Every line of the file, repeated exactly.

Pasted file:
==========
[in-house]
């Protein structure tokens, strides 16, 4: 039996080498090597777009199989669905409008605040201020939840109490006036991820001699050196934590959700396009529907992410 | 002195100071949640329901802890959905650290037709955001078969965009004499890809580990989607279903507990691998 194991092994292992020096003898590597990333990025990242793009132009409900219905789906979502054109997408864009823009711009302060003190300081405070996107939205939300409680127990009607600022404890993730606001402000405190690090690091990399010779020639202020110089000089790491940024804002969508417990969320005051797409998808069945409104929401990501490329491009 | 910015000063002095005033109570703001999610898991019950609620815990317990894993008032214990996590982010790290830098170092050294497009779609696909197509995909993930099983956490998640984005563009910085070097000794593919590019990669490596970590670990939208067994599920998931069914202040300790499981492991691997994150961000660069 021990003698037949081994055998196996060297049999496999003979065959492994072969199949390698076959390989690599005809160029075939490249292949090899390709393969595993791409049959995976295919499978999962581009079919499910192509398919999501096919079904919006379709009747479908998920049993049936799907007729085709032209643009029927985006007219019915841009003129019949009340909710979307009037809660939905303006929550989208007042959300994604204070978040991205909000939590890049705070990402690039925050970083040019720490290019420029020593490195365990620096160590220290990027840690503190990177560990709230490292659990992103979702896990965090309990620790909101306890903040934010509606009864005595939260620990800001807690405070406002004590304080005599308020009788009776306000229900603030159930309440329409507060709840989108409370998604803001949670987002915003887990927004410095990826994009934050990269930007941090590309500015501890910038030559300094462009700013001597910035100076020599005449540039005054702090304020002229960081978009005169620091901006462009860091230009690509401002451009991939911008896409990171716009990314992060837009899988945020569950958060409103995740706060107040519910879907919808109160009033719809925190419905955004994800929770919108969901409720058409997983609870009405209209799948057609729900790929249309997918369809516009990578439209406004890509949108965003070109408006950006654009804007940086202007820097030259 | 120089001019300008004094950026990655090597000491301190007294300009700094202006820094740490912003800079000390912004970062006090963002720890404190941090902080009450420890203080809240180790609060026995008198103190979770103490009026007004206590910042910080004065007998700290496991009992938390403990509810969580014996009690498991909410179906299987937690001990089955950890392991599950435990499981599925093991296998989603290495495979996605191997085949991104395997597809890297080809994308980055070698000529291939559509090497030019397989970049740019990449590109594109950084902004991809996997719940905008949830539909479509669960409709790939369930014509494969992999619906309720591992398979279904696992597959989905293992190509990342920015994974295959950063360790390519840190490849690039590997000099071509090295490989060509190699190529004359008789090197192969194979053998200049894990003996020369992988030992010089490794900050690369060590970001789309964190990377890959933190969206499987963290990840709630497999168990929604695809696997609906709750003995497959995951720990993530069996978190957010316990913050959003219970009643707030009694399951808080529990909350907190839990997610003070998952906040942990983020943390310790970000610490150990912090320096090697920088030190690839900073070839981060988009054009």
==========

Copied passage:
[in-house]
């Protein structure tokens, strides 16, 4: 039996080498090597777009199989669905409008605040201020939840109490006036991820001699050196934590959700396009529907992410 | 002195100071949640329901802890959905650290037709955001078969965009004499890809580990989607279903507990691998 194991092994292992020096003898590597990333990025990242793009132009409900219905789906979502054109997408864009823009711009302060003190300081405070996107939205939300409680127990009607600022404890993730606001402000405190690090690091990399010779020639202020110089000089790491940024804002969508417990969320005051797409998808069945409104929401990501490329491009 | 910015000063002095005033109570703001999610898991019950609620815990317990894993008032214990996590982010790290830098170092050294497009779609696909197509995909993930099983956490998640984005563009910085070097000794593919590019990669490596970590670990939208067994599920998931069914202040300790499981492991691997994150961000660069 021990003698037949081994055998196996060297049999496999003979065959492994072969199949390698076959390989690599005809160029075939490249292949090899390709393969595993791409049959995976295919499978999962581009079919499910192509398919999501096919079904919006379709009747479908998920049993049936799907007729085709032209643009029927985006007219019915841009003129019949009340909710979307009037809660939905303006929550989208007042959300994604204070978040991205909000939590890049705070990402690039925050970083040019720490290019420029020593490195365990620096160590220290990027840690503190990177560990709230490292659990992103979702896990965090309990620790909101306890903040934010509606009864005595939260620990800001807690405070406002004590304080005599308020009788009776306000229900603030159930309440329409507060709840989108409370998604803001949670987002915003887990927004410095990826994009934050990269930007941090590309500015501890910038030559300094462009700013001597910035100076020599005449540039005054702090304020002229960081978009005169620091901006462009860091230009690509401002451009991939911008896409990171716009990314992060837009899988945020569950958060409103995740706060107040519910879907919808109160009033719809925190419905955004994800929770919108969901409720058409997983609870009405209209799948057609729900790929249309997918369809516009990578439209406004890509949108965003070109408006950006654009804007940086202007820097030259 | 120089001019300008004094950026990655090597000491301190007294300009700094202006820094740490912003800079000390912004970062006090963002720890404190941090902080009450420890203080809240180790609060026995008198103190979770103490009026007004206590910042910080004065007998700290496991009992938390403990509810969580014996009690498991909410179906299987937690001990089955950890392991599950435990499981599925093991296998989603290495495979996605191997085949991104395997597809890297080809994308980055070698000529291939559509090497030019397989970049740019990449590109594109950084902004991809996997719940905008949830539909479509669960409709790939369930014509494969992999619906309720591992398979279904696992597959989905293992190509990342920015994974295959950063360790390519840190490849690039590997000099071509090295490989060509190699190529004359008789090197192969194979053998200049894990003996020369992988030992010089490794900050690369060590970001789309964190990377890959933190969206499987963290990840709630497999168990929604695809696997609906709750003995497959995951720990993530069996978190957010316990913050959003219970009643707030009694399951808080529990909350907190839990997610003070998952906040942990983020943390310790970000610490150990912090320096090697920088030190690839900073070839981060988009054009």